The E-rate Program Is Working. Here Are 3 Ways to Make It Even Better.

Actionable insights and a couple interesting revelations from a recent survey of over 1,000 applicants.

GUEST COLUMN | by John D. Harrington

Four years ago, the Federal Communications Commission (FCC) issued a landmark order that reinvented the E-rate program, the federal program that gives schools and libraries discounts on their Internet service and connections. At the time, the E-rate program provided support for many telecommunications services—but few schools and libraries qualified for discounts on the actual wiring, switches, and wireless access points needed to bring Internet access to students and patrons.

The new rules sought to bring the program fully into the digital age by phasing out support for voice-related services. This allowed the program to reach all applicants with discounts on so-called “internal connections” (wiring, switches, access points), which are now called Category 2 services.

Because many of these new rules are set to expire after next year, the FCC will be considering what the program should look like going forward. This is a good time to examine what applicants think about the E-rate program and how well the program is meeting their connectivity needs.

We have been studying this issue closely through an annual survey that we conduct with E-rate applicants. Our latest survey, completed by more than 1,000 applicants, underscores the importance of the E-rate program: 88% of respondents indicated the program is “vital” to meeting their connectivity goals.

In fact…

  • 82% said the E-rate program is ensuring affordable access to high-speed broadband.
  • 80% said they have faster Internet speeds because of the E-rate program.
  • 78% said they connect more students and/or patrons to the Internet as a result of the E-rate program.

Despite these affirmations of the E-rate program’s success, the survey reveals key areas where the program can be improved.

The biggest concern among respondents is that the application process is still too complicated. But the survey also suggests that the cap on support for Category 2 services over a five-year period might not be sufficient to meet the demand. Just 16% of schools and 32% of libraries said their current E-rate funding is enough to satisfy their need for internal connections—and two-thirds of respondents said they’ll need to upgrade their Wi-Fi networks within the next three years.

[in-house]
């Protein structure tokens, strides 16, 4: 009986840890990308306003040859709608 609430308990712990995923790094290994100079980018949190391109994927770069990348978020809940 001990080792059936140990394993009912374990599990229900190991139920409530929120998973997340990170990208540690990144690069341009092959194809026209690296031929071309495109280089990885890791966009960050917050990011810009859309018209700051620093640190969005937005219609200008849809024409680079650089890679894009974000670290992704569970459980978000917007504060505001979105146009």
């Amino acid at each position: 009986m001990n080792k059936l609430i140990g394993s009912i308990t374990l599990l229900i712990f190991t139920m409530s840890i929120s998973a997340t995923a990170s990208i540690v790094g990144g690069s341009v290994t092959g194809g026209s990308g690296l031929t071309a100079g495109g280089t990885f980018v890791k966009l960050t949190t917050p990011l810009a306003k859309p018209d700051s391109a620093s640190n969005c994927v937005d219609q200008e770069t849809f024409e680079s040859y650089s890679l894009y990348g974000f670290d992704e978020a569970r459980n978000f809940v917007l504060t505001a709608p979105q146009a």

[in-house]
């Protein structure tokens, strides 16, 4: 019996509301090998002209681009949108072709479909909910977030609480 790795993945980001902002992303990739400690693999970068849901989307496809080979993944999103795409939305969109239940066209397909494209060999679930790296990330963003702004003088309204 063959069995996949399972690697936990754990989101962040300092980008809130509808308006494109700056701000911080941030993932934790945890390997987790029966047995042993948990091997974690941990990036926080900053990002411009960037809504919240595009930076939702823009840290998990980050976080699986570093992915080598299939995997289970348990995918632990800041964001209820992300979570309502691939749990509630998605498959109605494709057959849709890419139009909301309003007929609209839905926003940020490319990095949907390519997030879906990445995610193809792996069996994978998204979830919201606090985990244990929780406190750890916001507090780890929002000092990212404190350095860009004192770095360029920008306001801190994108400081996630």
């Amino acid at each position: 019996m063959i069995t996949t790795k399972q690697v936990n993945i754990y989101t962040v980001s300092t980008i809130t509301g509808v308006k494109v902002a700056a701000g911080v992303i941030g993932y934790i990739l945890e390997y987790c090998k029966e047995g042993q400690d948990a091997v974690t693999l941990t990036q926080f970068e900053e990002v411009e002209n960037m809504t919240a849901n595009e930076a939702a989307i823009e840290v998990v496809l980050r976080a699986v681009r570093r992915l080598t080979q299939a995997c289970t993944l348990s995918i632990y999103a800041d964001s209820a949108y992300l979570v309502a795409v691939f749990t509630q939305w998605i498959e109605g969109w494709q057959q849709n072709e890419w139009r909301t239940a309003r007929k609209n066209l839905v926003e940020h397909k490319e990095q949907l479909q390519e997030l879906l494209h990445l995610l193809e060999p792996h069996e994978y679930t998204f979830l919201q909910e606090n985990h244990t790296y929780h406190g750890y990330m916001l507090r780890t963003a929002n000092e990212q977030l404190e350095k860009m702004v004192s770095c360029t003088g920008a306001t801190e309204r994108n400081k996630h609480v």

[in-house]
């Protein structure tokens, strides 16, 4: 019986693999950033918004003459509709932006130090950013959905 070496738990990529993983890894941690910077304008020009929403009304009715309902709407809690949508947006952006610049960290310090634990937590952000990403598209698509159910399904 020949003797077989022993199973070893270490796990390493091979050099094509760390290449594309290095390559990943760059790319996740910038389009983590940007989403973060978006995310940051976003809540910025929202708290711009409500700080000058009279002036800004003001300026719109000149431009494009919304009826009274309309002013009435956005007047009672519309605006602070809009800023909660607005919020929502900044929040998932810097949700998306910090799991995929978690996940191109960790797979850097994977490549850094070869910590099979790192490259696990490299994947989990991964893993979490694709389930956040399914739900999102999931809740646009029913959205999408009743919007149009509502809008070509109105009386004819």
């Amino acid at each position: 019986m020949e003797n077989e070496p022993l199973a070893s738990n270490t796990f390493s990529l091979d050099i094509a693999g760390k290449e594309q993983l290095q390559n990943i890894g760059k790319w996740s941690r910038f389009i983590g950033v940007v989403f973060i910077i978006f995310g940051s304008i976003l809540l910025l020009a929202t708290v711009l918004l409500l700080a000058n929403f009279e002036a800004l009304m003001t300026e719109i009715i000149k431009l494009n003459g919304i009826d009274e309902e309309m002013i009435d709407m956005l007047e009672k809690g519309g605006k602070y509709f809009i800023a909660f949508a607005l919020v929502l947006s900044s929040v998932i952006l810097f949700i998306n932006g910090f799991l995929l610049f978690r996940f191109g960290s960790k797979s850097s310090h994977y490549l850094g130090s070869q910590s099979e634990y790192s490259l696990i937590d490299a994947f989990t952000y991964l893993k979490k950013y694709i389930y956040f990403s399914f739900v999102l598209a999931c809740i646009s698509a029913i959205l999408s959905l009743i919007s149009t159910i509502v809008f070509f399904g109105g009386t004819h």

Several applicants noted that the decision to phase out support for voice-related services has hit them hard financially. Although we can certainly sympathize with their situation, we believe it’s unlikely the FCC will reverse course on this decision. In effect, that ship has sailed.

However, we think there are some practical steps the agency can take to enhance the E-rate program, so that it meets its goal of bringing Internet connectivity to students and library patrons more effectively. Based on the results of our survey, here are three things we believe the FCC should do to strengthen the program for the future.

Let applicants share unused bandwidth with their communities.

Current E-rate rules prevent schools and libraries from sharing Internet access with families outside of their premises. But 82% of applicants agreed that insufficient access in the homes of students or library patrons is a “significant” problem—and 79% believe the E-rate program should let them share bandwidth with users off campus, provided this does not affect how much they request in E-rate support. Relaxing this rule could help extend broadband service into more homes and help close the digital divide, which is still a big issue in many communities.

Eliminate the site-based funding model for Category 2 services.

When the FCC transformed the E-rate program to focus it on broadband infrastructure needs, the agency shifted the program to a site-based funding model in which each school or library gets a certain amount for its wiring needs. But many applicants say this site-based approach isn’t meeting their needs effectively. Allowing for district-wide applications would make budgeting and applying for E-rate support much easier—while also giving school systems more flexibility in how they spend their E-rate dollars.

Find additional ways to streamline the program.

Only 29% of applicants said the E-rate portal is easy to use, and 44% characterized it as “difficult.” What’s more, 47% said their FY18 application took longer to file than in previous years. While that’s down from 57% in the 2016 fiscal year, it still leaves much room for improvement.

Our survey confirms that the E-rate program is critical in supporting the broadband needs of schools and libraries, and it offers valuable feedback that can improve the program going forward. We hope the FCC commissioners will weigh this advice from E-rate applicants as they consider how to lead the program into a new era.

John D. Harrington is the CEO of Funds For Learning LLC, a professional services firm that helps schools and libraries understand the E-rate, apply for discounts, and ensure compliance with program rules.

  • Amy Saunders


    Yoo-hoo! I believe no one has ever told me before about this so-called ‘E-Rate’ program and how advantageous it is in establishing better internet connection to educational institutions through discounted service price. My cousin’s son is a school kid who’s been asked by his teacher to find out if there’s anyone who’d like to help lobbying for seamless virtual linkage there. I’ll show him this art

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